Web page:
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A History of Ideas - Buddhism's four Noble TruthsThursday, 2nd April 2015 12:04 - BBC Radio 4Naomi Appleton, Chancellor's fellow in Religious Studies at the University of Edinburgh, explores the Buddha's Four... Watch now: OU on the BBC: A History of Ideas - Buddhism's four Noble Truths
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LETS: A community development
This unit enables you to hear about some of the participants in the Local Exchange and...
This unit enables you to hear about some of the participants in the Local Exchange and Trading Schemes (LETS). These are associations of people who make offers of goods and services to and from each other. What is on offer and the requests people make are listed in local directories.
By the end of this unit you should be able to:
- give examples of how LETS work as a community development.
LETS: A community development
Local Exchange and Trading Schemes (LETS) expanded rapidly in the UK after the first scheme was set up in Norfolk in 1985. By 1996 LETSLINK UK, the coordinating body, reckoned that there were about 450 LETS in the UK, with 40,000 members. LETS exist in most western European countries – in Australia and New Zealand, the US, Canada and Japan. Their origins lie in Canadian attempts to revive local traditions of skills exchange and barter outside commercial and international labour markets and currency systems.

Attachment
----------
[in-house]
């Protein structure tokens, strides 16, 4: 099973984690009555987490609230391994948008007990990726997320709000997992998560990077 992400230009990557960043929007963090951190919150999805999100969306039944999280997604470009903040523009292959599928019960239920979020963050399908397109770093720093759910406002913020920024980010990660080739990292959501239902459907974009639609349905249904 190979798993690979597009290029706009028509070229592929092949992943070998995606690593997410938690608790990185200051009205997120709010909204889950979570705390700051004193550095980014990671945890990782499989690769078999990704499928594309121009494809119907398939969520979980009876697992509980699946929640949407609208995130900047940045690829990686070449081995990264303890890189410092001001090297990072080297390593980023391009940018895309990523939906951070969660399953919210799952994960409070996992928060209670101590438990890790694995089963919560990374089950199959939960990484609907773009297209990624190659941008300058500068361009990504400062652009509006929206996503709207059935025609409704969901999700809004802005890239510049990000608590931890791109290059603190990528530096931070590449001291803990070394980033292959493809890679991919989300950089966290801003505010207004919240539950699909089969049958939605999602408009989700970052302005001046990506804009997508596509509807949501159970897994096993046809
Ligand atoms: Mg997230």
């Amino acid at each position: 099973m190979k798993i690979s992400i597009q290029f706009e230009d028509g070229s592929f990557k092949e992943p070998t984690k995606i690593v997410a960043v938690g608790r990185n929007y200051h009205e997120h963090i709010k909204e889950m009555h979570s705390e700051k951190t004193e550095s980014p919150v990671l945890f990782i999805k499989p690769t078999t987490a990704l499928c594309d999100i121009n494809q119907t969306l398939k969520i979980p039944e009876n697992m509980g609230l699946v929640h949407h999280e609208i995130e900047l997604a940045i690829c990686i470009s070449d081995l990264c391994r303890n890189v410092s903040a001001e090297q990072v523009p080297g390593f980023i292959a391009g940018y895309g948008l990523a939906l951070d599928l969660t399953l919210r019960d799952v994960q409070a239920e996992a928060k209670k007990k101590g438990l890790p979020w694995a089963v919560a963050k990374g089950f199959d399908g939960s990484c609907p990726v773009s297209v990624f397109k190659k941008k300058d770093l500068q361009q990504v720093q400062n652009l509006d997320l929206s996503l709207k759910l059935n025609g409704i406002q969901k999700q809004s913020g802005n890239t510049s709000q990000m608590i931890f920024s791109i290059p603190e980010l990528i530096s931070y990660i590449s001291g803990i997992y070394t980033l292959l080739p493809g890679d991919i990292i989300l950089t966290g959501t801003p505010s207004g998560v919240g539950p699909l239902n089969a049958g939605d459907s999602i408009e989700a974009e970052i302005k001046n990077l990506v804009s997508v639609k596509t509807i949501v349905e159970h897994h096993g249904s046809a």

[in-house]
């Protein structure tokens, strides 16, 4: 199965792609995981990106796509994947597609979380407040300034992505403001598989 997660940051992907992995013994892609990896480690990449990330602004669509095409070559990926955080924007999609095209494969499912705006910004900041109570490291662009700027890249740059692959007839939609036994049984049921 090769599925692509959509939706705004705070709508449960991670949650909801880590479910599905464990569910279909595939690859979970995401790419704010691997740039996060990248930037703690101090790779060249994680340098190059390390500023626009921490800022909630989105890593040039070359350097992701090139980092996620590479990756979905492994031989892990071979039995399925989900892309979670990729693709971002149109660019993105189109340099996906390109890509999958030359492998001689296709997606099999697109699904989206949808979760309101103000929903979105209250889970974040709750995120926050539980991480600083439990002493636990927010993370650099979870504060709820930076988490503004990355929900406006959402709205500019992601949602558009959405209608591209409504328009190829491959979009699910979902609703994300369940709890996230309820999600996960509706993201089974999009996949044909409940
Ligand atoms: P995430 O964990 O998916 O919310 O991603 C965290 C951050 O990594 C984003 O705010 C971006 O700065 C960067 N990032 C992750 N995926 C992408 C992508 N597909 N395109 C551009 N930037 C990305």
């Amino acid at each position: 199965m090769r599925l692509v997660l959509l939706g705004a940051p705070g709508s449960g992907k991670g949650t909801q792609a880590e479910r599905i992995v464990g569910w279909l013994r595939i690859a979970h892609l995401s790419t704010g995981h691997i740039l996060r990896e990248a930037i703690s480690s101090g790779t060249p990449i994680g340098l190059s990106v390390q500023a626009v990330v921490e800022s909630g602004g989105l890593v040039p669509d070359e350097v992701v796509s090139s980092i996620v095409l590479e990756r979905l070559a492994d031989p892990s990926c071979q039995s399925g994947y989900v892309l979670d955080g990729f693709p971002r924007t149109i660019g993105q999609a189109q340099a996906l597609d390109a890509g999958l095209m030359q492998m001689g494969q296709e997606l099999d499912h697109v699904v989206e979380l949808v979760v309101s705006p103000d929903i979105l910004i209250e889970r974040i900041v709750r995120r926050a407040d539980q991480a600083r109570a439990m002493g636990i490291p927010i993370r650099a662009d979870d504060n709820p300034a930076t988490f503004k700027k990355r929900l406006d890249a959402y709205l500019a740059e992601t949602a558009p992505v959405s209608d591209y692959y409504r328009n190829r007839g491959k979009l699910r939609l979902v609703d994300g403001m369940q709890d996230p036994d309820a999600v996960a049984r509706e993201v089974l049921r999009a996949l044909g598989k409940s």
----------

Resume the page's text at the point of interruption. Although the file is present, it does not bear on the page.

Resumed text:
LETS are associations of people who make offers of goods and services to and from each other. What is on offer, and the requests people make, are listed in local directories. Currencies have local names. You'll hear people mentioning ‘Squares’ and ‘Keys’ on the audio clips. Each member has a cheque book of currency vouchers, with which they pay for work or goods. Cheques are then sent to a central accounting office where one individual account is credited and one is debited. A typical system values units of currency at one hour's work. Sometimes cash is involved, if materials are needed or a phone bill mounts up.
LETS vary around the world, with some systems maintaining parity with the national currency and being organised by one person as administrator. In the UK, the model is more flexible and democratic, with participation and collective control more in evidence.
The audio clips were recorded in 2000.
Participants in the audio clips:
Liz Shepherd is the national co-ordinator of LETSLINK UK;
Jan Hurst is Development Officer for the London Borough of Greenwich Social Exclusion and Justice Division's Anti-Poverty Team;
Peter Jones, Roger Bunker, Rachel Bunker, Jenny Hurst and Veera Usher Muller are all members of two LETS in the Greenwich area.
This material is from our archive and is an adapted extract from Care, welfare and community (K202) which is no longer taught by The Open University. If you want to study formally with us, you may wish to explore other courses we offer in this.
This is an extract from an Open University course which is no longer available to new students. If you found this interesting you could explore more free Social Care course units or view the range of currently available OU Social Care courses.